If you’re looking for an incredibly inexpensive, versatile 7″ tablet for casual use, as a kid’s device, as complementary technology, or as something to experiment with Android, Azpen’s A746 offering provides a compelling option. The Azpen A746 7 inch Quad Core 8GB Android Tablet is available for less than $40 and provides the expected bullet-point list of features.
In the box, you get the tablet itself, user manual and other paperwork, USB AC adapter, dedicated DC charging cable for the AC adapter, a microUSB charging and sync cable, and a screen protector. The latter is a nice bonus, but these never work for me as I always get bubbles, which of course happened here for me as well. Considering the incredible low price of this tablet, I think I can risk a naked screen.
The main features of the A746 include: 840×480 resolution five point capacitive touch screen, 1.3 GHz quad-core CPU, 512MB of RAM, 8GB of onboard storage, microSD card slot supporting cards up to 32GB, Android 4.4 (KitKat), front facing camera (0.3 MP), headphone jack, dedicated volume buttons, and 802.11bgn wireless. About the only thing missing is Bluetooth support and a rear facing camera.
Interestingly, there are two different ways you can charge the A746. You can charge it with a microUSB cable, which is what I prefer, or with the DC USB adapter cable, which presumably will allow for faster charges when paired with the included (or other) AC adapter. Once fully charged, you’ll get a little over three hours of battery life, which is not great, but reasonable for a tablet that’s priced like this.
Performance is reasonably snappy across the board. I didn’t notice any real delays in opening programs, text entry, or playing games or videos. While I’m sure this will not do well with the most demanding applications, there was nothing I tried where I found it particularly lacking. Of course, a few areas that I did find lacking were in the screen’s viewing angles, which are rather limited, and in the built-in speaker’s audio quality, which was thin, not very loud, and poorly placed on the rear of the unit. Again, though, for the price and what you’ll likely use this for, neither of those issues are particularly surprising nor should they necessarily be deal-breakers.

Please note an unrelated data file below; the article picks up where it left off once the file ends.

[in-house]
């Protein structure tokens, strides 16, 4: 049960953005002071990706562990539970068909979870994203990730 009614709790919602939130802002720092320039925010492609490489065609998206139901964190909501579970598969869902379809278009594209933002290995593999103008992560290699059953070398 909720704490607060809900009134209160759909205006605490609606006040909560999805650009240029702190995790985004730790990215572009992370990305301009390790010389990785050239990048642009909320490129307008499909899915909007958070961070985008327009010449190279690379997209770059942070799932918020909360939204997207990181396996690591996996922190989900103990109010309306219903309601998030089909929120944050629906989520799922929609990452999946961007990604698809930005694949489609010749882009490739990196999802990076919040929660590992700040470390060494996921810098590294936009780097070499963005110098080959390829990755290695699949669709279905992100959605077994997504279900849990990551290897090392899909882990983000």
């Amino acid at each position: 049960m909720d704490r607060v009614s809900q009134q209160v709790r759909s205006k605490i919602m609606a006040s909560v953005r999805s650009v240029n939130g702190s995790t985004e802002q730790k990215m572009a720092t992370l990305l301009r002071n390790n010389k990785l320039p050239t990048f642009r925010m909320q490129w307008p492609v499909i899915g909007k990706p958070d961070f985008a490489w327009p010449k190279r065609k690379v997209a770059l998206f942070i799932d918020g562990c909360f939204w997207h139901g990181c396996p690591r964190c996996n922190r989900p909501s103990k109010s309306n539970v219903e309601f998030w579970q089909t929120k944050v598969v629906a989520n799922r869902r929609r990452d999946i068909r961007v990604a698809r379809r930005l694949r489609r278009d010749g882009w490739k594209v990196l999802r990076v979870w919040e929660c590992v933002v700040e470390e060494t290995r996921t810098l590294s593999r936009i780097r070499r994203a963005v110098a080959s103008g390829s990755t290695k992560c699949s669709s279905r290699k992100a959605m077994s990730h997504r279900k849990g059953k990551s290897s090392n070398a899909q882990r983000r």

For the price, this is a pretty great deal with lots of thoughtful features, and it ranks among the best Android tablets in its class. Even the included user manual is rather extensive. If you need a tablet in this class, it’s hard to go wrong with the A746.
Thanks to Azpen for the review unit.
I own one, courtesy of local computer retailer Micro Center. It’s a replacement of my older Azpen A727, which is getting long in the tooth. Micro Center offered it at $35.
The quad-core 1.3ghz Allwinner23 CPU (an ARM Cortex 7 design) provides reasonable performance. 512MB RAM sounds low, but in practice has not been a limitation. The 8GB flash is divided to provide 2GB app storage and 2GB allocated as internal SD card, so there’s headroom. Mine also has a 32GB microSD card installed to hold data. The 800×480 screen resolution is on the low side, but adequate for my uses. (The primary use case is eBook viewer.)
The first thing I did was root it. That’s trivial. When it’s connected via USB cable to my desktop, Windows based Kingo Root recognizes it as an A746, sees that USB debugging is already enabled, roots the device, and pushed the SuperSU app that manages root requests from applications. Rooting lets me get rid of some pre-installed stuff I *don’t* want, like the Blio eBook store/reader app, and the WildTangent games store. These come installed as system apps, and don’t go away without rooting.
Rooting also lets me store apps on the expansion card and run them from there. The card id partitioned, with a 3GB slice formatted as Linux ext4. Android sees the slice when it boots and mounts it as /data/extsd2. The freeware Link2SD app lets me move apps and associated data to the external card, and places a symlink to them in the root file system. Android follows the link and runs the app. It doesn’t care that it’s actually on an external card.
There *are* quirks. Mine has currently decided is doesn’t want to boot with the partitioned card installed. If I eject the card, it will boot, and the card can be reseated after and will mount. This makes data on the FAT32 slice like my eBooks available, but apps on the ext4 slice are not. The solution is popping the card from the tablet, putting it into an adapter, plugging it into my desktop, and deleting and recreating the Linux partition. This means redoing the install and move of apps placed on the card.
It’s also decided that some apps can’t be updated because of insufficient storage. The issue is that there is over a GB of free application storage available. There are an assortment of threads on XDA Developers about the problem, but no definitive understanding of what triggers it or common solution. (One user discovered that clearing app specific data in the /data hierarchy resolved the issue and let affected apps update, but the problem recurred again later.) This means I probably have to do a factory reset to stock state and redo my configuration from scratch. I’ll get to that later.
Since I’m a power user who pushes the envelope, I’m philosophical, and tend to expect quirks. An ordinary user who doesn’t see a need to root the device will probably find it quite acceptable for normal uses.
The good part is that the A746 is cheap enough to be an impulse purchase, and you don’t care that hard if it breaks. You can just get another. If I had a higher end device, I’d be a bit more circumspect about pushing the envelope. 🙂
Good comments, Dennis. I agree that this is at that “disposable” price point, so all bets are off in terms of possible uses or usage of the thing. It’s not at the kind of price point where you should ever worry if something goes wrong.
I’ll shortly be reviewing a slightly higher priced 7″ tablet from another manufacturer that has higher performance and a few more features. It will be interesting to see what difference ~$15 – $20 or so in wholesale price makes, if any.